As a small child in Paris in the mid 1950s, I went to the Louvre with my mom two to three times a week. The Winged Victory was my jungle gym (literally!) and I spent hours lying on the floor, looking up at a ceiling full of Titians. My exposure to art was early, direct, and continuous.

Having discovered photography as a means of self-expression in my teens, I found myself in Gary Winogrand’s photography courses at UT Austin in the 1970s, listening to and being critiqued by Walker Evans, Lee Friedlander and John Szarkowski, who came to lecture. The sense I gained from them, that photography’s highest use is to document the human condition, along with my own innate sense of empathy, has always informed my work as a photographer.

I honed my craft through 35 years of editorial and advertising assignments. Throughout, I’ve continually worked on my own projects, beginning with large-format ethnographic studies in South America and Indonesia, and landscapes informed by the relationship of man to his surroundings. Now retired from the commercial world, my interests have evolved. I started my fine art practice shooting large format still-lifes of industrial-age tools that reference the personalities of their inventors.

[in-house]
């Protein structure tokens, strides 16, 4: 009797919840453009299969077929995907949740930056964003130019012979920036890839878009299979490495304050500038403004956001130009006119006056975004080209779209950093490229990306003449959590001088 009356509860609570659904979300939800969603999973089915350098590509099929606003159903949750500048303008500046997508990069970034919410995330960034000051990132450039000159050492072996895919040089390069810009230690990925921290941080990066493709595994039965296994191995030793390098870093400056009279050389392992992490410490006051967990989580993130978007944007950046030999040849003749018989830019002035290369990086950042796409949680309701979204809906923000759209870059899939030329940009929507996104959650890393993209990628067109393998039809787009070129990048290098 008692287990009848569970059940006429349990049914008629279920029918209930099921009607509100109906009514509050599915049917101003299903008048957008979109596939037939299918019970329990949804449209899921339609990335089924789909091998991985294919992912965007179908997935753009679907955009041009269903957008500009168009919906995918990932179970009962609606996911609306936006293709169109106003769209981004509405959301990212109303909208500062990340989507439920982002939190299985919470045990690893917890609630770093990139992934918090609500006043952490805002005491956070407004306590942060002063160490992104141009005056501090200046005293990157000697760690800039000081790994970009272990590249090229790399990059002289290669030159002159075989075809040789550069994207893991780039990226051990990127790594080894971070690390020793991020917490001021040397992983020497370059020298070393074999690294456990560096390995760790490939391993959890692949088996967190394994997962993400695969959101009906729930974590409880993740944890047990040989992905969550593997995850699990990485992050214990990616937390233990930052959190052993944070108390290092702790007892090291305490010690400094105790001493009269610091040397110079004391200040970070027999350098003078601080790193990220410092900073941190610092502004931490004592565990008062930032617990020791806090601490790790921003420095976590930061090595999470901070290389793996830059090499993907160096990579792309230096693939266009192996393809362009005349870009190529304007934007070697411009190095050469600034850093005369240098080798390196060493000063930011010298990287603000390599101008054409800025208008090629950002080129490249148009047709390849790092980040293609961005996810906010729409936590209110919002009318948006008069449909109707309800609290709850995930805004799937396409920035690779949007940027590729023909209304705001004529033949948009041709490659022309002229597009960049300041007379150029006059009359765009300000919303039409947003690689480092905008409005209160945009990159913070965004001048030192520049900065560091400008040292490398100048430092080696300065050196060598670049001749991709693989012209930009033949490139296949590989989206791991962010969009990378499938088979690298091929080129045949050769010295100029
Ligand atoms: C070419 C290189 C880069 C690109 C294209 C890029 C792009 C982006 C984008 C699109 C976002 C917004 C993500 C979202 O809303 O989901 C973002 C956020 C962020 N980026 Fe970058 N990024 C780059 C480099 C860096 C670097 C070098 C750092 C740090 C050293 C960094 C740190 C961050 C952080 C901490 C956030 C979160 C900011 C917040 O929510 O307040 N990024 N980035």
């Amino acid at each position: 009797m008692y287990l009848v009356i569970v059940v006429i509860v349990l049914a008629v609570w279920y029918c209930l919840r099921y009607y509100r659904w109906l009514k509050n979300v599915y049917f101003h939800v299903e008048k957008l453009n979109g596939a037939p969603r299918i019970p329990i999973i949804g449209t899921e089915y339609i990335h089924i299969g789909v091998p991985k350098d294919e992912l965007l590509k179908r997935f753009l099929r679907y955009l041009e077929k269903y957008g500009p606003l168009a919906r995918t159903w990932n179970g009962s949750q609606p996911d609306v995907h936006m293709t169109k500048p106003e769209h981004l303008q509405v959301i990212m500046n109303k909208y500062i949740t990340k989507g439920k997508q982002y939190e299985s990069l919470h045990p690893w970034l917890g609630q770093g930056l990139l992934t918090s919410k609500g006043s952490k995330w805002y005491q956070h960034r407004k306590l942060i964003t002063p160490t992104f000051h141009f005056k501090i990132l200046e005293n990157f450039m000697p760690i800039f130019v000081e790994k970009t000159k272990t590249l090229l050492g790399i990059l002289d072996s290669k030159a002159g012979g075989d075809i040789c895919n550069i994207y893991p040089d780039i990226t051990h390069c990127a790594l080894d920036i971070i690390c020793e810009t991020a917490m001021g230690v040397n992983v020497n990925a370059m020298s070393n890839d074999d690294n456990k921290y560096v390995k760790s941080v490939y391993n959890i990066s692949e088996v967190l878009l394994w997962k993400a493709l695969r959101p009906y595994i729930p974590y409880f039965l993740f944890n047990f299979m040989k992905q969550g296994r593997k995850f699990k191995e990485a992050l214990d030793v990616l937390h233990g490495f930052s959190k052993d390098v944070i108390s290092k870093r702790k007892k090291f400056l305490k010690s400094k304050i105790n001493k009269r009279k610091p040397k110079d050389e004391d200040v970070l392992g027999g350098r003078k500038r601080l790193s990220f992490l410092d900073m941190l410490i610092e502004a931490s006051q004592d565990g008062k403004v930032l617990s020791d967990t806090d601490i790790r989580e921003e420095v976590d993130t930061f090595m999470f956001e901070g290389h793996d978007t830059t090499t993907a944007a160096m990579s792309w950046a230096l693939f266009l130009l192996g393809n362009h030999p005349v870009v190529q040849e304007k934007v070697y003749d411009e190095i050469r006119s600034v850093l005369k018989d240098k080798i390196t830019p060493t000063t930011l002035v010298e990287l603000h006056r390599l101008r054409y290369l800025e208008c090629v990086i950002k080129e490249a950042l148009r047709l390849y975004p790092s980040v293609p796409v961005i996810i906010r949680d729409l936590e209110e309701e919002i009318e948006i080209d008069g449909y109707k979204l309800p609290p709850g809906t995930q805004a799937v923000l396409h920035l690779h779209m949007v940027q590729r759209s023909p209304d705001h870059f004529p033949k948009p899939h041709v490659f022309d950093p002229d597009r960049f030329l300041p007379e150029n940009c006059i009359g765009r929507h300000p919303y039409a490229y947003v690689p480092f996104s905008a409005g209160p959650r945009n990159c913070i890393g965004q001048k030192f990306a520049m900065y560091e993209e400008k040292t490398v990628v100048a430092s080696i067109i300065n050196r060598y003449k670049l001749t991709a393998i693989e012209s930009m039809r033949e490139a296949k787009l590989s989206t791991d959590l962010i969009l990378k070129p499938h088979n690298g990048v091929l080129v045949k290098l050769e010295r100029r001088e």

More recently I've  become  focused on abstract moments, concerned with the patterns, colors and compositions between the easily recognizable, and my practice has become much more technique driven. While embracing photography’s remarkable technological advances, I adhere to its philosophical underpinnings, giving me great confidence in my direction. 



Project Statements

CODE-Visual Dialogues from the Lower East Side

During previous incarnations as an editorial photographer and even as a portraitist, I’d always been a documentarian of the human condition, taking on projects that involved the homeless, poverty and urban blight, as well as ethnographic studies in Central and South America, and Indonesia.  But no matter what I’d photographed, my underlying intention was to connect — to create an understanding between my subject and the viewer, even if that viewer was only me.
I still shoot what is real and in front of me, but photographing people had become a reactive exercise and now I want to be contemplative--to slow down and give myself the opportunity to look more closely -- at everything.